s 3 =

=

s n =

.

.

.

1

2

1

1

3

2

1

+ 4 = 4

7

+ 4 + 8 = 8

1

.

1

1

.

2

.

1

2 + 4 +

.

1

8 + ··· +

1

2

n

= 2 n 1

2

n

.

= 1, it follows that the series converges and its sum is 1.

Example 0.7.2. The nth partial sum of the series

n=1

n n + 1 = 1

1

1

2 +

1

1

2 1

3 + 3

1

1

4 + ···

1

is given by S n = 1 n + 1 . Because the limit of S n is 1, the series converges and its sum is 1.

Example 0.7.3. The series

partial sums diverges.

n=1

1 = 1 + 1 + 1 + · · ·

diverges, because S n = n and the sequence of

The series in Example (0.7.2) is a telescoping series. That is, it is of the form

(b 1 b 2 ) + (b 2 b 3 ) + (b 3 b 4 ) + (b 4 b 5 ) + ···

note that b 2 is canceled by the second term, b 3 is canceled by the third term and so on. Because the nth partial sum of the series is S n = b 1 b n+1 , it follows that a telescoping series will only converge if and only if b n approaches a finite number as n → ∞. Moreover, if the series converges, then its sum is

S = b 1

Example 0.7.4. Find the sum of the series

n=1

n→∞ b n+1 .

lim

2

4n 2 1 .

Solution: Using partial fractions, we can write

a n =

2

4n 2 1 =

2

(2n 1)(2n + 1) =

1

2n 1

1

2n + 1 .

From the telescoping form, we can see that the nth partial sum is

S n =

1

1

1

3 +

1

3 1 5 + ··· +

8

1

2n 1

1 + 1 = 1

2n

1

2n + 1 .

Thus, the series converges and its sum is 1. That is,

n=1

2

4n 2

1 =

n→∞ 1

n S n = lim

lim

1 + 1 = 1.

2n

0.8 Geometric Series

A geometric series with ratio r is given by

n=0

ar n = a + ar + ar 2 + · · · + ar n + ··· , a

= 0.

Theorem 0.8.1. A geometric series with ratio r diverges if |r| ≥ 1. If 0 < |r| < 1, then the series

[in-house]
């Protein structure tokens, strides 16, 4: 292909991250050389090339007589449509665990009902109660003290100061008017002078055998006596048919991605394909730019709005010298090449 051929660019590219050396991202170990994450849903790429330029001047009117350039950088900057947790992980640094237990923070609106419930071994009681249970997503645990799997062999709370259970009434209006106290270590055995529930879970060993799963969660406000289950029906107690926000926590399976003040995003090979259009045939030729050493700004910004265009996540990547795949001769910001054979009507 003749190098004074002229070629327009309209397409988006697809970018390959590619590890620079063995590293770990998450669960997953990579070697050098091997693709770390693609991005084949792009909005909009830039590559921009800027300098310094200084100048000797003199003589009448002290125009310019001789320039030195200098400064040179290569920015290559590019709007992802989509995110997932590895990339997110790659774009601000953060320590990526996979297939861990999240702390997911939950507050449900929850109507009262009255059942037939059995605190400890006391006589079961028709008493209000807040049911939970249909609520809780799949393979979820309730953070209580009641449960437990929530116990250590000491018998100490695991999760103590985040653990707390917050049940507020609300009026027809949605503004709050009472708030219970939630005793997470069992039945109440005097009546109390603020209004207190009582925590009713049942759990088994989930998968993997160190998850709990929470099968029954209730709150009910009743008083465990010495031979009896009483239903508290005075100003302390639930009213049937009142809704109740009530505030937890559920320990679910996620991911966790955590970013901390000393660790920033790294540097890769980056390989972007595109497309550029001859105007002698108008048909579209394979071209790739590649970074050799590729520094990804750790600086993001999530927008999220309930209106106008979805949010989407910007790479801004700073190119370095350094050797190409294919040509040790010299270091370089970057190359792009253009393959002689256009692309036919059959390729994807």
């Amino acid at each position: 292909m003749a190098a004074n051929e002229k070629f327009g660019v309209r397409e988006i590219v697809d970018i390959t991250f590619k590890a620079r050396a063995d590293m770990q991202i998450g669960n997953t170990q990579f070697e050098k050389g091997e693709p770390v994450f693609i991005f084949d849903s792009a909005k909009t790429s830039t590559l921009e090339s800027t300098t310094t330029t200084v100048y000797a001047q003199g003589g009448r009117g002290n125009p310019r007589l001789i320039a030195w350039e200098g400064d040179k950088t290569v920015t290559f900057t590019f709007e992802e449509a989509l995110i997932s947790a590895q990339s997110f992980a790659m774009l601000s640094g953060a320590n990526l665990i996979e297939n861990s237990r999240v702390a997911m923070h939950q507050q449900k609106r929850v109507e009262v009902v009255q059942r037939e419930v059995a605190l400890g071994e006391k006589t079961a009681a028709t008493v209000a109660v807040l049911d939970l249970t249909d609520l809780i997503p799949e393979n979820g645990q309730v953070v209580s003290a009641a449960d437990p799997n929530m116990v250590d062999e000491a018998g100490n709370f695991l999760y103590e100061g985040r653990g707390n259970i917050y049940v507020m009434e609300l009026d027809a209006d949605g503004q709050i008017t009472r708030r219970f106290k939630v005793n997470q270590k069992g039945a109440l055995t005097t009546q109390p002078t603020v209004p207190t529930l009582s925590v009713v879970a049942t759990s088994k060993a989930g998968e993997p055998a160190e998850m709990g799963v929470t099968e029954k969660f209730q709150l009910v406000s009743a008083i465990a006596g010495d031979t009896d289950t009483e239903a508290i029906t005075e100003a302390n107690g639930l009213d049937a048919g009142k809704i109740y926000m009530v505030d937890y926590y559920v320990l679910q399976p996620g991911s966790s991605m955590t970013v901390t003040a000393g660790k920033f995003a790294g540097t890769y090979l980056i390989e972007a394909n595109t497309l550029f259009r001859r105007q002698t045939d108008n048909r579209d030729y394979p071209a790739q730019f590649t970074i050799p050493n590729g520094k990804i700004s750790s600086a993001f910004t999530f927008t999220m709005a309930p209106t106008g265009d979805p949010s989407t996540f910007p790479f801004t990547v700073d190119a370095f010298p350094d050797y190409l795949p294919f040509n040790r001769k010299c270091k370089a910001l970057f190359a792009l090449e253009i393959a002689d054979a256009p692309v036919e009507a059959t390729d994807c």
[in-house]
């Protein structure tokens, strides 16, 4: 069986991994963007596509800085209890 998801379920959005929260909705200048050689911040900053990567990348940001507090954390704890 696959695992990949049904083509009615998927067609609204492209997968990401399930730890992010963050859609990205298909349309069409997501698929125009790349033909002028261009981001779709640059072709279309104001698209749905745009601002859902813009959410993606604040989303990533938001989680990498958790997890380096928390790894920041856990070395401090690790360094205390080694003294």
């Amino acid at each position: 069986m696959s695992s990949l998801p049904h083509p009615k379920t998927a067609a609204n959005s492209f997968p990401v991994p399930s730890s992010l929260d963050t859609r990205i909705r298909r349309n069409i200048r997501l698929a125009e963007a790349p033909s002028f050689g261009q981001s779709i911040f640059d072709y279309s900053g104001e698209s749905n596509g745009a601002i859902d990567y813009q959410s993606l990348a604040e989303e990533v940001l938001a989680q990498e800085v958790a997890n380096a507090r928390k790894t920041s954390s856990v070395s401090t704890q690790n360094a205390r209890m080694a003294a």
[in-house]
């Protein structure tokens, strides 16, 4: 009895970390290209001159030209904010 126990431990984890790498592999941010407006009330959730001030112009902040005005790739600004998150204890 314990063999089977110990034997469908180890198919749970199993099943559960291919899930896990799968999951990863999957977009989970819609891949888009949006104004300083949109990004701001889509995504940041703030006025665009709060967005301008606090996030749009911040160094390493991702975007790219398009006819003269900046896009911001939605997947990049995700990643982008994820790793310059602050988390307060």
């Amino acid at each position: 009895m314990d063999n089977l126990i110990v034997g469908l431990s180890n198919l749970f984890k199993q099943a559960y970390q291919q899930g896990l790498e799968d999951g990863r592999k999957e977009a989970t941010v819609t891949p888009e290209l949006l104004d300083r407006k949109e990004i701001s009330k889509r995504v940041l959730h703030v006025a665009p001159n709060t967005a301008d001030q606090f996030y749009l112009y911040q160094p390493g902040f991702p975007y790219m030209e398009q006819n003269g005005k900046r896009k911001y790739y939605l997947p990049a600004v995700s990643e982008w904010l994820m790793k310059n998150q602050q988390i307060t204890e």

converges to the sum

ar n =

a

1 r ,

0 < |r| < 1.

n=0

Example 0.8.1. The geometric series

3

2 n =

n=0 n=0 has a ratio of r = with a = 3. 1 2 a
n=0
n=0
has
a ratio
of
r
=
with a
=
3.
1 2
a 3
S =
= 6.
1 − r =
1 − 1
2

3 2 n = 3(1) + 3 1 2 + 3

1

1

2 2

+ ···

Because 0 <

|r|

<

1, the series converges and its sum is

0.8.1 Properties of Infinite Series

If a n = A and b n = B and c is a real number, then the following series converge to the

indicated sums. (i) ca n = cA

(ii)

(a n ± b n ) = a n ± b n = A ± B.

n-th Term Test for Divergence

Limit of nth Term of a Convergent Series

If

the series a n converges, then the sequence {a n } converges to 0.

If

the sequence {a n } does not converge to 0, then the series a n diverges.

9

0.9

Test for Convergence or Divergence of Series

In this and the following section, we will study several convergence tests that apply to series with positive terms.

0.9.1 The Integral Test

If f is positive, continuous, and decreasing for x 1 and a n = f (n), then

either both converge or both diverge.

Example 0.9.1. Apply the integral test to the series

n=1

n

n 2 + 1 .

n=1

a n and f (x) dx

1

Because f (x) =

obtain

x + 1 satisfies the conditions for the integral test (check this), we can integrate to

x 2

1

x

2

x + 1 dx

=

1

2 x 2

2x + 1 dx = 1

2

1

b→∞ b

lim

1

1 b ln(x 2 + 1) b

2